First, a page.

Estimation of artwork prices remain as imprecise as ever, where a “Hijau” series painting by Yusof Ghani was estimated at RM 16 – 32,000 by KL Lifestyle Art Space, yet a similarly sized painting from the “Ombak” series was estimated at RM 45 – 70,000 by Masterpiece Malaysia. Both works went for RM 50,000++. The latter auction house sold an incredible 199 artworks in its October sale, many of which are undated in the catalogue. Chia Yu Chian’s Van Gogh-like orchids and Cheng Haw Chien’s colourful landscape attracted serious buyers, although the dumping of four works by Mat Ali Mat Som reveal the ugly side of art as disposable asset.  Contrasting fortunes for two ‘Gibbons’ paintings by Chen Wen Hsi indicate an authenticity issue that plagues the name, as traders move on beyond ‘C’-surnamed Singaporeans to promote Lim Tze Peng as the next investment-grade artist.

Chia Yu Chian - Still Life: Orchids (1977)

For its Malaysia Day edition, Henry Butcher conducts a successful trial in offering luxury items beyond paintings. A five-figure sum seemed fair for an exquisitely carved 17th century keris, but steep for a set of early 20th century porcelain tableware. Back to peddling large paintings in November, works by Chong Siew Ying and Ahmad Fuad Osman were hammered down for double its high estimates, while younger artists Ilham Fadhli and Ali Nurazmal Yusoff failed to sell. The "museum-quality masterpiece" cover lot by Syed Ahmad Jamal only achieved its low estimate of RM 160,000 before buyer's premium, yet a small Ibrahim Hussein collage attracted competitive bidding and eventually settled at a "whopping" RM 50,400. Lee Cheng Yong continues to do well in Henry Butcher auctions, although one does expect Ahmad Zakii Anwar to command higher prices.

Ilham Fadhli - The Late Greats (Not Too Late, Not That Great) (2010)

With 116 lots sold for a total of RM 2.98 million, the auctioneer should consider hiring one to write more professional press releases; It is, however, hard to disagree with the “astounding RM 123,200” paid for a Yong Mun Sen oil painting. The "participation of registered bidders from 11 countries" touts the global demand for Malaysian art, although it is unclear how many local works are headed overseas. Superlatives gloss over facts - “…Hossein Enas performed exceptionally well with all three works on offer (…) exceeded their lower estimates”. The portraitist is among the modern artists under-performing this auction season, along with Huang Yao and Keng Seng Choo. Nanyang artists continue to be popular, but works on batik see a dip in interest. As the Awang Damit show winds down, the next potential auction star is already being snapped up - Fauzulyusri, anyone?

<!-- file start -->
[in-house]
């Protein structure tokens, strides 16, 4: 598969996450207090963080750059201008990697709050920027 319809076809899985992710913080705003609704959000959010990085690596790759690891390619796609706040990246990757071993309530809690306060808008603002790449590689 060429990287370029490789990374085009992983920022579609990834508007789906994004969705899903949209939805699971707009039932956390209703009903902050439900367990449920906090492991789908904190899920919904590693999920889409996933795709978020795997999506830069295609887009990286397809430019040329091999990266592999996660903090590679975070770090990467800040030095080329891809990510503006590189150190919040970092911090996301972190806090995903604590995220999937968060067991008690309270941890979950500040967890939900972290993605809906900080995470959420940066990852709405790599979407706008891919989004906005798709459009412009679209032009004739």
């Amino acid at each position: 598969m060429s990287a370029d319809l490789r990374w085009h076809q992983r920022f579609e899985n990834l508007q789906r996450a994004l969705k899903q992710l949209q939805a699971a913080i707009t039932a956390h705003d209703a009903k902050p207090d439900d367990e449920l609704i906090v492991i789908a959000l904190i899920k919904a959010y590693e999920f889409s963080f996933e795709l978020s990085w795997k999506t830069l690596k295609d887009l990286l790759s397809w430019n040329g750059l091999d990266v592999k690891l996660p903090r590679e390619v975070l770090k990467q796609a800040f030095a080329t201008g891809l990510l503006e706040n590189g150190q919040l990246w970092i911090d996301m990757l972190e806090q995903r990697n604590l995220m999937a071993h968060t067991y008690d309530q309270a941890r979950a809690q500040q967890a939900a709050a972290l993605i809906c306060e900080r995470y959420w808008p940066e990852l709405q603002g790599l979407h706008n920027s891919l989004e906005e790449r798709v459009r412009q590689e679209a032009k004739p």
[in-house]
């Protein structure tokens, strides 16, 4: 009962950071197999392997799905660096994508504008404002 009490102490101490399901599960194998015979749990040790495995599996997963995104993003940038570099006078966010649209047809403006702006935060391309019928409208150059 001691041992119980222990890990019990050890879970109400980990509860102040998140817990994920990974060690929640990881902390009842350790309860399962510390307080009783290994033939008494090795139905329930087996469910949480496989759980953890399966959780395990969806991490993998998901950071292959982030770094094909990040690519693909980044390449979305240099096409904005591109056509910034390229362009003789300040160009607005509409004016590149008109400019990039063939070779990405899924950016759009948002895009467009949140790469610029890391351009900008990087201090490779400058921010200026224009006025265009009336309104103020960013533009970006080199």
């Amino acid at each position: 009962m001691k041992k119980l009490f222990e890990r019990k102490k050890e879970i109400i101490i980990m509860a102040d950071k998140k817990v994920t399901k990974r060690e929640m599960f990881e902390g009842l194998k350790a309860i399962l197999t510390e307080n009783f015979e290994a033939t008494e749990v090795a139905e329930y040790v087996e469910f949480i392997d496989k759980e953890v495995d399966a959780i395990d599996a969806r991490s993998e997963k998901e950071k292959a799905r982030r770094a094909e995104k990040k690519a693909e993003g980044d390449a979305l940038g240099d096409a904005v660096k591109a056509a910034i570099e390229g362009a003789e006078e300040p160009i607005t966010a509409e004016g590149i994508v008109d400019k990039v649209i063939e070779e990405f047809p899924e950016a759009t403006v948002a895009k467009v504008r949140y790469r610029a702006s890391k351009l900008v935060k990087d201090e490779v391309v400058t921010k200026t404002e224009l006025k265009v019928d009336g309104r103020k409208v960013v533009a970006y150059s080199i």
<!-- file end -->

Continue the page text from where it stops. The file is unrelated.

Ahmad Shukri Mohamed - Playground Series (2002)

02 November 2014

Henry Butcher Malaysian & SEA Auction Preview @ Curate

Henry Butcher celebrates its fifth year as Malaysia’s art auction pioneer by offering 125 works, including 14 pieces contributed by Indonesian partner One East Larasati. 13 of its first 33 lots feature a woman’s portrait, among pastoral scenes that occupy the majority of the holdings. Great composition is seen in Chuah Thean Teng’s ‘Feeding the Cat’ and Tew Nai Tong’s ‘Market’, while Fung Yow Chork’s panoramic ‘Pasar Tani’ projects amazingly vibrant colours. Expressionist tendencies are less apparent, apart from some abstract works leading to the star lot, the swirling ‘Berenang’ by Syed Ahmad Jamal. A 2008 Awang Damit Ahmad work sold for USD 77,364 at Sotheby’s one month ago, and his powerful ‘Essence of Culture Series’ should keep the crowd waiting for the last lot, although the ridiculously low estimates implicate an irresponsible auctioneer.

Tew Nai Tong - Market (1989)

A pen sketch of some goats by Cheong Soo Pieng is touted as “a fine drawing” and assigned a five-figure estimate. Other interesting trends to watch are the escalating prices of Chen Wen Hsi, and the declining prices of Huang Yao. Two figurative drawings by Khalil Ibrahim set the tone, for a collection with great monochromatic and dark-coloured works. Ilham Fadhli’s surreal landscape broods with distinct details, while Andy Dewantoro’s ‘Keep the Dream Alive #1’ is downright sinister. His monoprint figures done at STPI aside, it has been a struggle to appreciate Ahmad Zakii Anwar’s body of work. However, the sensual collar illustrated in ‘Agenda Larut Malam’, convinces myself that the artist’s hyper-realist rendering does reveal certain truth about a visual picture. 

Ahmad Zakii Anwar - Agenda Larut Malam (2012)